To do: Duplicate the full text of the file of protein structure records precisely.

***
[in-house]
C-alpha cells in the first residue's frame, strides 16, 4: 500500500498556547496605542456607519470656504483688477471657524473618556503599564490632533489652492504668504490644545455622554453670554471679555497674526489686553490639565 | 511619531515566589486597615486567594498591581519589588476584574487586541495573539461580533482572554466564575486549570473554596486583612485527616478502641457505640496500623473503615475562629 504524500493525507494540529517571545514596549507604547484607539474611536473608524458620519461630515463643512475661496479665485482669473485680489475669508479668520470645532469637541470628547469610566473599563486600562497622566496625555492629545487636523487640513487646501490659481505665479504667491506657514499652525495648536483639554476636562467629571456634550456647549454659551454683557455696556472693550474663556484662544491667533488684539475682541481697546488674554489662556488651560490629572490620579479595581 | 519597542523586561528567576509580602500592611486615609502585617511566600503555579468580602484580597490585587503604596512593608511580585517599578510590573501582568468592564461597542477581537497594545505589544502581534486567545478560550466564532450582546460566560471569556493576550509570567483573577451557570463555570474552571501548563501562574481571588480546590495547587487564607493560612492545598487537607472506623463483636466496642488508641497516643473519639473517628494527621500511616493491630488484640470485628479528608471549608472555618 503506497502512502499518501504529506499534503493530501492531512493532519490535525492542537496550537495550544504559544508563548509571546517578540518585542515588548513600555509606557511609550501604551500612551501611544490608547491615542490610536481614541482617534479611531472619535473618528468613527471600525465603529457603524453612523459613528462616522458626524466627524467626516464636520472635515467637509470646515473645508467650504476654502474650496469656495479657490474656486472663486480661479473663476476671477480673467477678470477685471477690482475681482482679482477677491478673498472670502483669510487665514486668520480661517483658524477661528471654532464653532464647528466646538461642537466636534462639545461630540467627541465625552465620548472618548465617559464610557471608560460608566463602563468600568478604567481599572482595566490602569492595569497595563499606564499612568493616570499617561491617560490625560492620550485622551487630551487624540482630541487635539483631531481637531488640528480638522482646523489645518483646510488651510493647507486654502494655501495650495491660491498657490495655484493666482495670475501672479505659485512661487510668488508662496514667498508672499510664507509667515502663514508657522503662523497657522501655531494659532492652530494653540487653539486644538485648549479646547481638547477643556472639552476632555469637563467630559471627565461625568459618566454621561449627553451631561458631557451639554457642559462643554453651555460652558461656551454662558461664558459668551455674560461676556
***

[in-house]
C-alpha cells in the first residue's frame, strides 16, 4: 500500500498556547496605542456607519470656504483688477471657524473618556503599564490632533489652492504668504490644545455622554453670554471679555497674526489686553490639565 | 511619531515566589486597615486567594498591581519589588476584574487586541495573539461580533482572554466564575486549570473554596486583612485527616478502641457505640496500623473503615475562629 504524500493525507494540529517571545514596549507604547484607539474611536473608524458620519461630515463643512475661496479665485482669473485680489475669508479668520470645532469637541470628547469610566473599563486600562497622566496625555492629545487636523487640513487646501490659481505665479504667491506657514499652525495648536483639554476636562467629571456634550456647549454659551454683557455696556472693550474663556484662544491667533488684539475682541481697546488674554489662556488651560490629572490620579479595581 | 519597542523586561528567576509580602500592611486615609502585617511566600503555579468580602484580597490585587503604596512593608511580585517599578510590573501582568468592564461597542477581537497594545505589544502581534486567545478560550466564532450582546460566560471569556493576550509570567483573577451557570463555570474552571501548563501562574481571588480546590495547587487564607493560612492545598487537607472506623463483636466496642488508641497516643473519639473517628494527621500511616493491630488484640470485628479528608471549608472555618 503506497502512502499518501504529506499534503493530501492531512493532519490535525492542537496550537495550544504559544508563548509571546517578540518585542515588548513600555509606557511609550501604551500612551501611544490608547491615542490610536481614541482617534479611531472619535473618528468613527471600525465603529457603524453612523459613528462616522458626524466627524467626516464636520472635515467637509470646515473645508467650504476654502474650496469656495479657490474656486472663486480661479473663476476671477480673467477678470477685471477690482475681482482679482477677491478673498472670502483669510487665514486668520480661517483658524477661528471654532464653532464647528466646538461642537466636534462639545461630540467627541465625552465620548472618548465617559464610557471608560460608566463602563468600568478604567481599572482595566490602569492595569497595563499606564499612568493616570499617561491617560490625560492620550485622551487630551487624540482630541487635539483631531481637531488640528480638522482646523489645518483646510488651510493647507486654502494655501495650495491660491498657490495655484493666482495670475501672479505659485512661487510668488508662496514667498508672499510664507509667515502663514508657522503662523497657522501655531494659532492652530494653540487653539486644538485648549479646547481638547477643556472639552476632555469637563467630559471627565461625568459618566454621561449627553451631561458631557451639554457642559462643554453651555460652558461656551454662558461664558459668551455674560461676556